Showing posts with label BBAC. Show all posts
Showing posts with label BBAC. Show all posts

Monday, July 18, 2011

Pizza Foccacia

Among all of the big changes that have been happening in the Wilde household, the change in living situations is probably one of the biggest.  For the past eight years, boyfriend and I have been a long distance couple.  It did help that we've known each other for the past fifteen years and also that we were both so very busy while we were apart.  Boyfriend was busy building his career and getting a great job, while I spent my time holed up in labs finishing my education.


Now that we are living in one household it's totally different.  Good different!  Not only are the living expenses cut in half (a great bonus), but sometimes I arrive home to discover the laundry I put in the dryer that morning has folded itself up and put itself away!  The dishwasher empties itself and even dinner arrives without me having to lift a finger!

Now, I realize that boyfriend might have a bit to do with the amazing feats of housework and food prep (ordering) because these things never happened when I was living alone!  Food covered dishes would just sit in the sink until I faced the music and put them in the dishwasher.  Laundry would remain in the dryer until I tried to run another load, so that's where those pants were all week...  Dinner would often be a bowl of lettuce that I would call a salad. 


Living with boyfriend definitely has is benefits, most of all being, I get to see him every day.

Monday, July 11, 2011

Light Wheat Bread

I know, it's Monday, beginning of the work week.  It is also the end of my first weekend as a non-student!  And let me tell you, I enjoyed every non-lab filled minute of it.  I slept in, I baked, I made dinner.  It was fabulous.  Let us compare a student weekend to my first non-student weekend.

Student weekend - Wake up at 6:30 and bake something quick, like zucchini bread.
 This weekend - Wake up at 7:45 and read my book for a half hour (what can I say, I'm an early riser)


Student weekend - Shower quickly and throw on some jeans and a t-shirt.
This weekend - Put off taking a shower and watch some HGTV with boyfriend.

Student weekend - Eat some cereal and a banana
This weekend - Eat a banana while making boyfriend and I some French toast with my homemade bread.


Student weekend - Walk to the lab, enjoy twenty minutes of sunshine (although it is most likely through a cloudy sky).
This weekend - Walk to D Do's and get coffee for boyfriend.

Student weekend - Spend the next several hours working in my hood, staring sadly out the window.
This weekend - Run some errands with boyfriend, spend lots of time outside and get a little suntan.

Ahhh, I'm liking weekends.

Monday, May 23, 2011

Casatiello

I’m a big fan of the two-in-one. As a kid I had a massive collection of skorts. You know, skirts with shorts sewn into them? Actually I have a ton of them still, but I wear them when I teach Bodystep classes… Skorts are awesome.



I know we’re all big fans of the printer/scanner/copier! I mean, what did we do before we had them? Walk to several different machines to do our printing, scanning and copying? Crazy talk. That’s like having multiple remote controls for all of your TV attachments, silly.

Now who has a cell phone that is just a phone? Even my not-so-fancy Palm Centro (it’s blue!) is a phone, computer and lets me play solitaire. Love the multi-tasker. Someday I’ll have a fancy phone that lets me start my car from another state, maybe I’ll have to get a fancy car first. One step at a time!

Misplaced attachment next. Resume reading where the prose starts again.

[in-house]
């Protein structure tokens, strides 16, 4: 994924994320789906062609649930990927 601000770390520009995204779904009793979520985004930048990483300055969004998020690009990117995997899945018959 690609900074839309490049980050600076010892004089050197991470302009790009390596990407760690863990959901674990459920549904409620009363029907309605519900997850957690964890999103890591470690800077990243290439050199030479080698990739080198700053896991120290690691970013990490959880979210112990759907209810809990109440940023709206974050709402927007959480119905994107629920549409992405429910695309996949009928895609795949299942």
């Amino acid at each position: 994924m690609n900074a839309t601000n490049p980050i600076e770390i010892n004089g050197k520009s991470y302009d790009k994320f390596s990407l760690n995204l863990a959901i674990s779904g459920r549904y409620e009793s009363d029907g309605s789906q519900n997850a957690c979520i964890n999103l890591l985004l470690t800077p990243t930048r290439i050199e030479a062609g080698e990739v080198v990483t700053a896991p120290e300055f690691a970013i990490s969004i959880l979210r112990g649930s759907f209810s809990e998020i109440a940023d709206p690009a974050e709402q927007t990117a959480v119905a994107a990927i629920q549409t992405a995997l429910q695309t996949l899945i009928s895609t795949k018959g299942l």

The bread that I made this weekend from the Bread Bakers Apprentice is just that, a multi-tasker. It’s also a time saver! It’s bread, cheese and meat, all in one! No need to make a sandwich, just slice a piece off and you’ve got it made!

Friday, April 29, 2011

French Baguettes

I want to be one of those people who knows everything about something totally useless. Like knowing all the vice presidents of the United States, in order. Or maybe being able to name all the fish living in the Gulf of Mexico. Or I could know how to count to ten in fifty different languages. Wait, I like that last one, maybe I’ll be one of those people. So far I can count to ten in five languages (English, French, Spanish, Italian & German), I’ve got some learning to do. If you speak other languages leave me your one through ten in the comments! I’d be forever grateful.



I’m sure you know people who are bastions of useless information. I’m sure that you have an immense amount of information in your head about one topic or another. Boyfriend knows lots about string theory, he could go on for hours about it. Why is this strange? He’s a businessman, not a physicist. My brother could go on and on about fruit trees and bushes, he’s an IT professional. I could retell the entire series of Gilmore Girls for you, right down to my favorite quotes.


In working toward the goal of knowing too much about something, I’m about halfway through my Bread Bakers Apprentice challenge. Today I present you with French bread! I put off making this bread for a while because I thought it was tricky. The dough itself is so soft and the instructions are so long I kept flipping past it in the cookbook. Rather than put it off anymore I decided to dive right in and I was not disappointed.


I wouldn’t recommend taking on French bread as your first yeasted bread. It takes a little understanding of yeast and you need to have a feel for dough. So, if you have been putting off French bread, don’t wait any longer. And don’t leave it under the broiler for ten minutes, unless you like smoke.


Wednesday, April 6, 2011

Rosemary Foccacia

Are you one of those people that likes to sing along to the radio? Are you driving along the road, blasting some “Life is a Highway,” and singing at the top of your lungs? I’ll be the first to admit that I’m an automobile vocal superstar. People driving by me either think I’m a crazy person, or that I’m having a very animated conversation with someone on my Bluetooth. (hint hint people, I don’t have a Bluetooth, I’m a crazy person)



Boyfriend also likes to sing along to the radio, although he is more of a creative soul. He will not be constrained by lyrics or rhymes. You know all the words to California Gurls? So does boyfriend, but sorry Katy Perry, those are boring lyrics. Boyfriends songs are so much better, because they are about delicious sandwiches.


Seriously, no joke. Boyfriends songs are all on the same topic – Sandwiches, and how delicious they are. Cee-Lo Green wants to forget someone? That’s fine, boyfriend wants a ham sandwich. U2 thinks it’s a beautiful day? Great, boyfriend is going to spend that beautiful day making a pastrami on rye. Even Elvis gets in on the sandwich goodness in his blue suede shoes. I think it’s a whole new genre of music – sandwich.